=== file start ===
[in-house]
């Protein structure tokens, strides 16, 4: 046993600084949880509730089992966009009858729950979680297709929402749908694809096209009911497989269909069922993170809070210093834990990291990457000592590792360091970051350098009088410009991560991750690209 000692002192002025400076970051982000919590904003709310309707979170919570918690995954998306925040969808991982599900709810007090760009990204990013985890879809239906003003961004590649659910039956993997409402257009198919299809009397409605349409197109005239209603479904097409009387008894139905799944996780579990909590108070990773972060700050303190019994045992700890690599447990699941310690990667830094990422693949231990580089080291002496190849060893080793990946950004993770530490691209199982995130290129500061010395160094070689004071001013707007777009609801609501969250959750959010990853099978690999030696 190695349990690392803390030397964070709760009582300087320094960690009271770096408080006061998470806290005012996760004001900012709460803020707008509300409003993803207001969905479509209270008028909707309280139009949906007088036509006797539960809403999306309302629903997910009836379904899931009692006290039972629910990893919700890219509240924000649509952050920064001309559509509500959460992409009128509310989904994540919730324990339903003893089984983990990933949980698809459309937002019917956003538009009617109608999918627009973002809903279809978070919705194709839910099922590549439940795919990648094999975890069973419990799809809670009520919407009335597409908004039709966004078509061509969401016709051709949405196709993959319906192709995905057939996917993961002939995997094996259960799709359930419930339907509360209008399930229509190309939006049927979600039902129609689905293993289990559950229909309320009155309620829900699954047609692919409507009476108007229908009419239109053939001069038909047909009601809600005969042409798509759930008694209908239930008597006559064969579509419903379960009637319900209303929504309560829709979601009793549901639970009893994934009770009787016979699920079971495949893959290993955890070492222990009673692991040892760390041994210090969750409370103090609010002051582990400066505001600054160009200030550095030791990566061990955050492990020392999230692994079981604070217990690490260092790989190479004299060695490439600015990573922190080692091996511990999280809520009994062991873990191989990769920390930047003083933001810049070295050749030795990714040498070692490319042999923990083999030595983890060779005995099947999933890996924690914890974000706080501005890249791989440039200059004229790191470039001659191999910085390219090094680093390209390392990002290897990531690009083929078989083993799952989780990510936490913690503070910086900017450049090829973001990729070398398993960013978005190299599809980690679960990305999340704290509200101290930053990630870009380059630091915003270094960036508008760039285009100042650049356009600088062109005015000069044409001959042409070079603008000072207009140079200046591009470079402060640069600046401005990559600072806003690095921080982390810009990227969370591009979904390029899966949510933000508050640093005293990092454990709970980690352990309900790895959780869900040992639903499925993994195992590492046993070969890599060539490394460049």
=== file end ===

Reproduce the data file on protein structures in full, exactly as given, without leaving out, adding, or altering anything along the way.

[in-house]
């Protein structure tokens, strides 16, 4: 046993600084949880509730089992966009009858729950979680297709929402749908694809096209009911497989269909069922993170809070210093834990990291990457000592590792360091970051350098009088410009991560991750690209 000692002192002025400076970051982000919590904003709310309707979170919570918690995954998306925040969808991982599900709810007090760009990204990013985890879809239906003003961004590649659910039956993997409402257009198919299809009397409605349409197109005239209603479904097409009387008894139905799944996780579990909590108070990773972060700050303190019994045992700890690599447990699941310690990667830094990422693949231990580089080291002496190849060893080793990946950004993770530490691209199982995130290129500061010395160094070689004071001013707007777009609801609501969250959750959010990853099978690999030696 190695349990690392803390030397964070709760009582300087320094960690009271770096408080006061998470806290005012996760004001900012709460803020707008509300409003993803207001969905479509209270008028909707309280139009949906007088036509006797539960809403999306309302629903997910009836379904899931009692006290039972629910990893919700890219509240924000649509952050920064001309559509509500959460992409009128509310989904994540919730324990339903003893089984983990990933949980698809459309937002019917956003538009009617109608999918627009973002809903279809978070919705194709839910099922590549439940795919990648094999975890069973419990799809809670009520919407009335597409908004039709966004078509061509969401016709051709949405196709993959319906192709995905057939996917993961002939995997094996259960799709359930419930339907509360209008399930229509190309939006049927979600039902129609689905293993289990559950229909309320009155309620829900699954047609692919409507009476108007229908009419239109053939001069038909047909009601809600005969042409798509759930008694209908239930008597006559064969579509419903379960009637319900209303929504309560829709979601009793549901639970009893994934009770009787016979699920079971495949893959290993955890070492222990009673692991040892760390041994210090969750409370103090609010002051582990400066505001600054160009200030550095030791990566061990955050492990020392999230692994079981604070217990690490260092790989190479004299060695490439600015990573922190080692091996511990999280809520009994062991873990191989990769920390930047003083933001810049070295050749030795990714040498070692490319042999923990083999030595983890060779005995099947999933890996924690914890974000706080501005890249791989440039200059004229790191470039001659191999910085390219090094680093390209390392990002290897990531690009083929078989083993799952989780990510936490913690503070910086900017450049090829973001990729070398398993960013978005190299599809980690679960990305999340704290509200101290930053990630870009380059630091915003270094960036508008760039285009100042650049356009600088062109005015000069044409001959042409070079603008000072207009140079200046591009470079402060640069600046401005990559600072806003690095921080982390810009990227969370591009979904390029899966949510933000508050640093005293990092454990709970980690352990309900790895959780869900040992639903499925993994195992590492046993070969890599060539490394460049």